Genome-wide copy number analyses of samples from LACE-Bio project identify novel prognostic and predictive markers in early stage non-small cell lung cancer

Federico Rotolo, Chang-Qi Zhu, Elisabeth Brambilla, Stephen L. Graziano, Ken Olaussen, Thierry Le-Chevalier, Jean-Pierre Pignon, Robert Kratzke, Jean-Charles Soria, Frances A. Shepherd, Lesley Seymour, Stefan Michiels, Ming-Sound Tsao, on behalf of the LACE-Bio Consortium


Background: Adjuvant chemotherapy (ACT) provides modest benefit in resected non-small cell lung cancer (NSCLC) patients. Genome-wide studies have identified gene copy number aberrations (CNA), but their prognostic implication is unknown.
Methods: DNA from 1,013 FFPE tumor samples from three pivotal multicenter randomized trials (ACT vs. control) in the LACE-Bio consortium (median follow-up: 5.2 years) was successfully extracted, profiled using a molecular inversion probe SNP assay, normalized relative to a pool of normal tissues and segmented. Minimally recurrent regions were identified. P values were adjusted to control the false discovery rate (Q values).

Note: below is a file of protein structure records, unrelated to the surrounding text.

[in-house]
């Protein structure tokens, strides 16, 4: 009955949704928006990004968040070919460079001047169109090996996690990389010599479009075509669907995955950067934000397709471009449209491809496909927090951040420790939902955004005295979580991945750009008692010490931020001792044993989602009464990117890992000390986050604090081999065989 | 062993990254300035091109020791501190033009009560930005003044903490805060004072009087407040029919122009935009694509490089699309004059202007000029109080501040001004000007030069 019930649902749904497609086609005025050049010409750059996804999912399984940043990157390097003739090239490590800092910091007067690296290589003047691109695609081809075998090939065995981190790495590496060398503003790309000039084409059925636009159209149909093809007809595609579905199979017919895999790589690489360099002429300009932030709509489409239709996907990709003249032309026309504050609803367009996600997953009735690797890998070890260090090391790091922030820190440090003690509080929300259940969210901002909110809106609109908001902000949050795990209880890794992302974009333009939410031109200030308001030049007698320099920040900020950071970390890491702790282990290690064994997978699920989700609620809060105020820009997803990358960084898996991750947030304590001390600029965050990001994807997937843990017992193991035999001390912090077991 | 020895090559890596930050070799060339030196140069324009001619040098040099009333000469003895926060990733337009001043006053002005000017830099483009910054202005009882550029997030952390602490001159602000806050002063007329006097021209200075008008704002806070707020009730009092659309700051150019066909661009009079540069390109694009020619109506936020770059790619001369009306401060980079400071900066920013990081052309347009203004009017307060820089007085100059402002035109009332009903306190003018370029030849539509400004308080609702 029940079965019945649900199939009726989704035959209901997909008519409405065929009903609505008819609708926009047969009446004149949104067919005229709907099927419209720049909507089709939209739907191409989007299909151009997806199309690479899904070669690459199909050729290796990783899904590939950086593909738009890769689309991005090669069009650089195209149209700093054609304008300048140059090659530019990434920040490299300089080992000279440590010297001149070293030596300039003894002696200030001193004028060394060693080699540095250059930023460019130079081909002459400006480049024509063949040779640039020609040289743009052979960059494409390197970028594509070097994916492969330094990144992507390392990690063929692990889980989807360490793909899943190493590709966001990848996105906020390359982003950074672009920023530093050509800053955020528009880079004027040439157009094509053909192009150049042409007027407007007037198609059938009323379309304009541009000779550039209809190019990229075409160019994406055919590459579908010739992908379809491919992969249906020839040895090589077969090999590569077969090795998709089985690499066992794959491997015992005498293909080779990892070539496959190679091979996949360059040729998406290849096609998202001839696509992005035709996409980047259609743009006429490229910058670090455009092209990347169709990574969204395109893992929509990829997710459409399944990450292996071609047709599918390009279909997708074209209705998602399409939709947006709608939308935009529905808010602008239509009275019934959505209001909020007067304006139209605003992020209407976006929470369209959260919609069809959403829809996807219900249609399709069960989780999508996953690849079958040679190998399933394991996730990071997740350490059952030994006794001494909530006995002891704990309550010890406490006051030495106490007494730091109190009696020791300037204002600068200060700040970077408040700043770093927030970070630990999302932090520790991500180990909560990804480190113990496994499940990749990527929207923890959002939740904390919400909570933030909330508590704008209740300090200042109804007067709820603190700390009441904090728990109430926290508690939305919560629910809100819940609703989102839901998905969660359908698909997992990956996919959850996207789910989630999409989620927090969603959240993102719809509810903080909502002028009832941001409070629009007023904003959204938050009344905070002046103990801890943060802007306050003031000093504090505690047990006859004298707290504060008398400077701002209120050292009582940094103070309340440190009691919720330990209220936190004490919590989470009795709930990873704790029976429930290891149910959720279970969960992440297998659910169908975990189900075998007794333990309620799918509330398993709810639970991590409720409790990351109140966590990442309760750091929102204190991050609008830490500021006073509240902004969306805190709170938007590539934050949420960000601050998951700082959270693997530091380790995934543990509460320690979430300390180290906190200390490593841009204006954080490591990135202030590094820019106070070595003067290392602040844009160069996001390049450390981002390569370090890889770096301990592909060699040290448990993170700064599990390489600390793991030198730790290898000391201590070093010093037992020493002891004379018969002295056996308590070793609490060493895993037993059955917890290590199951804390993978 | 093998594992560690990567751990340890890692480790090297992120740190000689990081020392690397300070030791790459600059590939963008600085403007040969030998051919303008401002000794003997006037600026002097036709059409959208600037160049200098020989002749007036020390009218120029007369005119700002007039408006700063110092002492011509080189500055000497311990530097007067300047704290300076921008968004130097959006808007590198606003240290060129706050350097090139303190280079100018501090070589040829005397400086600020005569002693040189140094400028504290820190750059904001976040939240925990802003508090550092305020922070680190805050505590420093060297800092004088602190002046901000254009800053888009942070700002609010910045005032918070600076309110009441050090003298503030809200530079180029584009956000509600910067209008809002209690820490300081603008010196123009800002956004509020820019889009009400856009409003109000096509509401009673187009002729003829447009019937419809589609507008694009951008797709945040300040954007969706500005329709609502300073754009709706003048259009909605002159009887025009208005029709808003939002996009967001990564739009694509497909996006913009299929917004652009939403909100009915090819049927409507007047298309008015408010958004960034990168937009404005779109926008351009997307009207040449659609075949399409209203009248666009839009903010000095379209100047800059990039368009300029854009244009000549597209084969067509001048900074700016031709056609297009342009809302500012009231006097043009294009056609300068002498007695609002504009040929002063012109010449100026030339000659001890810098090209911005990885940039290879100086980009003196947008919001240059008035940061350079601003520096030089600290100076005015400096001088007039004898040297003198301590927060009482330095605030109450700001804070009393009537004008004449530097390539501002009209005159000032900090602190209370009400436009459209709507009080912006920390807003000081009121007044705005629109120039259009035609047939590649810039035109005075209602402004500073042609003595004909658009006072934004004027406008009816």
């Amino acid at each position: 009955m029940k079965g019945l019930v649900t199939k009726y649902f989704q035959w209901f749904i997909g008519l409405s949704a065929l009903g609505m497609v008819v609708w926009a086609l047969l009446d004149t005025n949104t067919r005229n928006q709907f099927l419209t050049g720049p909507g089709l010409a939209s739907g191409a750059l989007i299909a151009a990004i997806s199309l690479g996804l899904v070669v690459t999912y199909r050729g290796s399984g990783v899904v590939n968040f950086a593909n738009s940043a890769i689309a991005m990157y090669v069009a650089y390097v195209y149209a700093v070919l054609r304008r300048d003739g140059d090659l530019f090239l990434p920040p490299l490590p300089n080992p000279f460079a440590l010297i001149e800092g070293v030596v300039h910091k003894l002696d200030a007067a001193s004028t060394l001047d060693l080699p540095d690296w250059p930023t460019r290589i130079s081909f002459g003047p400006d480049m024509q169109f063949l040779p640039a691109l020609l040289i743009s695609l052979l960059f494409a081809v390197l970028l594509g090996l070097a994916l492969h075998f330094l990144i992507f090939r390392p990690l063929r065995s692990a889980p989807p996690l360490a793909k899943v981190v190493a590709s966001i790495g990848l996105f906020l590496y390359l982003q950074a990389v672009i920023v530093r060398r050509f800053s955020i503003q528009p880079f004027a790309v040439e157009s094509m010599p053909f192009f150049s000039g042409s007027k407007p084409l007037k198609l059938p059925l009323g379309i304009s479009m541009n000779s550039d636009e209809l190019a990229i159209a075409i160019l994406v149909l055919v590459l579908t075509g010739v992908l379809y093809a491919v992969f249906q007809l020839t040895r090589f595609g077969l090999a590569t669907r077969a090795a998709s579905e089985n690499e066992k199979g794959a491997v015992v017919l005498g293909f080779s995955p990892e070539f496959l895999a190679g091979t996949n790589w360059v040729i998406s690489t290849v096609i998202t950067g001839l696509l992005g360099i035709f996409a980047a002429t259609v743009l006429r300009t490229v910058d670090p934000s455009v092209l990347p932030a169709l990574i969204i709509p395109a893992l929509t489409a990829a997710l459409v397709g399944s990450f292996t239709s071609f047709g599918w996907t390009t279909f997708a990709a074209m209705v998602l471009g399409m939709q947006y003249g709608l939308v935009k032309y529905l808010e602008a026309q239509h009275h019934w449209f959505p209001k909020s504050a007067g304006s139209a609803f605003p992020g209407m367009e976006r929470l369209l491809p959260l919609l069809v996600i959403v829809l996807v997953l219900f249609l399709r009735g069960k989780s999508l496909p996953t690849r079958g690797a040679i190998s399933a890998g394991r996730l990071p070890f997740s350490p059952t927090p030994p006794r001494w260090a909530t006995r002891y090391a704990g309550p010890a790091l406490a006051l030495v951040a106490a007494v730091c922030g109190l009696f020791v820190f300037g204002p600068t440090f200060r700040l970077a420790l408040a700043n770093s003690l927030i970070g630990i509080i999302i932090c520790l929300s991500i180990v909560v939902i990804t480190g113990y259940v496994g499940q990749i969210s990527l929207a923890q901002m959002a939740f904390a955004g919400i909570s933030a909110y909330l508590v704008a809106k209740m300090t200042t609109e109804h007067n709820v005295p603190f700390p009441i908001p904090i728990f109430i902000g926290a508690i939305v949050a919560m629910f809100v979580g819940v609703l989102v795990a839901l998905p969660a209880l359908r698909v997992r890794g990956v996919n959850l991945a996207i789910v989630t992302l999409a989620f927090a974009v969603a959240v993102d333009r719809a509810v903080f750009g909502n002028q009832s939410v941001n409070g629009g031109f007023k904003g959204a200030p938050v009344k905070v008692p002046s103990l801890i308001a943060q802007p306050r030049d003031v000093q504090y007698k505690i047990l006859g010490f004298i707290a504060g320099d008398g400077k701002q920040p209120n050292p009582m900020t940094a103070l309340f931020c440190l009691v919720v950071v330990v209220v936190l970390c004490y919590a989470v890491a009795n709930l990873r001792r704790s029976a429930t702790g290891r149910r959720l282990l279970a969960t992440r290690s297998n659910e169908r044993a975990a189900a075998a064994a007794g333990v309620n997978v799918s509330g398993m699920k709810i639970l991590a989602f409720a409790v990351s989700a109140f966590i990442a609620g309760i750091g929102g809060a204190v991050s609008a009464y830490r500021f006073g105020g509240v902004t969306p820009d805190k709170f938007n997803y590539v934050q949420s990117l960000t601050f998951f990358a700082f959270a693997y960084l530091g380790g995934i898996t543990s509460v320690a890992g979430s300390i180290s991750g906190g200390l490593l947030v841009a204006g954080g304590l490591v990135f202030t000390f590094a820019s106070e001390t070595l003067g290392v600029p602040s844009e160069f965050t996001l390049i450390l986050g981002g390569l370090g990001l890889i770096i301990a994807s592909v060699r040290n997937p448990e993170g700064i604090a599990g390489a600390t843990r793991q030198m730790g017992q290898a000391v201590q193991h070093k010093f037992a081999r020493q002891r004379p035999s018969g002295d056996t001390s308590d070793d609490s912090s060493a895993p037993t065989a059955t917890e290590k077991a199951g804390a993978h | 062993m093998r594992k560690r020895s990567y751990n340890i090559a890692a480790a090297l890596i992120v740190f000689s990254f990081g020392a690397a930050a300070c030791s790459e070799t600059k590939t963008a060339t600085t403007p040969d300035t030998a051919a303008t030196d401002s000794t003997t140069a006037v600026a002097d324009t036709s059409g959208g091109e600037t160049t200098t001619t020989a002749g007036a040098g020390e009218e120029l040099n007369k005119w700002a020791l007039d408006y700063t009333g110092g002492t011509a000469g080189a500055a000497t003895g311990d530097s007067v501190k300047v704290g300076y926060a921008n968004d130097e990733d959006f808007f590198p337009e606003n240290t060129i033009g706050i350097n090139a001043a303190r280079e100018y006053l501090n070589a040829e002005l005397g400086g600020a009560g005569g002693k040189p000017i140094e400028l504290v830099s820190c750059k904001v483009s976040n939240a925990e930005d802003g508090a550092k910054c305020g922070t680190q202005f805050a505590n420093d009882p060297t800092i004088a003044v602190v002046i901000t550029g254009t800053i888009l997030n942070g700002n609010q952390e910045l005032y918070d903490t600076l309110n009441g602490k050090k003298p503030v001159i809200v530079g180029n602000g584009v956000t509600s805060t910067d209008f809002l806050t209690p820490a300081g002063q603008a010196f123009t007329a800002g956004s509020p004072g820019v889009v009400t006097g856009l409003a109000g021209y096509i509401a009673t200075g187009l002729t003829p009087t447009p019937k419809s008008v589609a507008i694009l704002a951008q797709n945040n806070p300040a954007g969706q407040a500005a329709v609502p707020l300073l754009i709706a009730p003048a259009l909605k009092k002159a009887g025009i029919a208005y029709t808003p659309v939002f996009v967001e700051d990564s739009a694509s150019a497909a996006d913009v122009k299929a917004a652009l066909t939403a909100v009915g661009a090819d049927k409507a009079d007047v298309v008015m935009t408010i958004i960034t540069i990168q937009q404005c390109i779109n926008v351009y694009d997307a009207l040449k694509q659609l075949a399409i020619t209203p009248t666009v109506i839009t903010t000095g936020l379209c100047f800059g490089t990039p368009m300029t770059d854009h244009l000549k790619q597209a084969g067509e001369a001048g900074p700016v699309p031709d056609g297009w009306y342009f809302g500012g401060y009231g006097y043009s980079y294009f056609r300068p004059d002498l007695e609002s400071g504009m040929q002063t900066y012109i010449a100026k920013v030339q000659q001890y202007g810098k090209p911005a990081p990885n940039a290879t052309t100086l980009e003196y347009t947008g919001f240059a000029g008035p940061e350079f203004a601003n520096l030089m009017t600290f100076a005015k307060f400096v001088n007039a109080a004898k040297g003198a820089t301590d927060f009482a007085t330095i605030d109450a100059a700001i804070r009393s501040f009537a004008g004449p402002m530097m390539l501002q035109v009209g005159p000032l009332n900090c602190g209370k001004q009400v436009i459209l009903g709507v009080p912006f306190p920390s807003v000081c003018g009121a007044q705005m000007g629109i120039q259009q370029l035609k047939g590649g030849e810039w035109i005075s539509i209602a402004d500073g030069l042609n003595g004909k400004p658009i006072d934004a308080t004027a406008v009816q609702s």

Results: A total of 976 samples successfully profiled, 414 (42%) adenocarcinoma (ADC), 430 (44%) squamous cell carcinoma (SCC) and 132 (14%) other NSCLC; 710 (73%) males. We identified 431 recurrent regions, with on average 51 gains and 43 losses; 253 regions (59%) were ≤3 Mb. Most frequent gains (up to 48%) were on chr1, 3q, 5p, 6p, 8q, 22q; most frequent losses (up to 40%) on chr3p, 8p, 9p. CNA frequency of 195 regions was significantly different (Q≤0.05) between ADC and SCC. Fourteen regions (7p11–12, 9p21, 18q12, and 19p11–13) were associated with disease-free survival (DFS) (univariate P≤0.005, Q<0.142), with poorer DFS for losses of regions including CDKN2A/B [hazard ratio (HR) for 2-fold lower CN: 1.5 (95% CI: 1.2–1.9), P<0.001, Q=0.020] and STK11 [HR =2.4 (1.3–4.3), P=0.005, Q=0.15]. Chromosomal instability was associated with poorer DFS (HR =1.5, P=0.015), OS (HR =1.2, P=0.189) and lung-cancer specific survival (HR =1.7, P=0.003).
Conclusions: These large-scale genome-wide analyses of gene CNA provide new candidate prognostic markers for stage I–III NSCLC.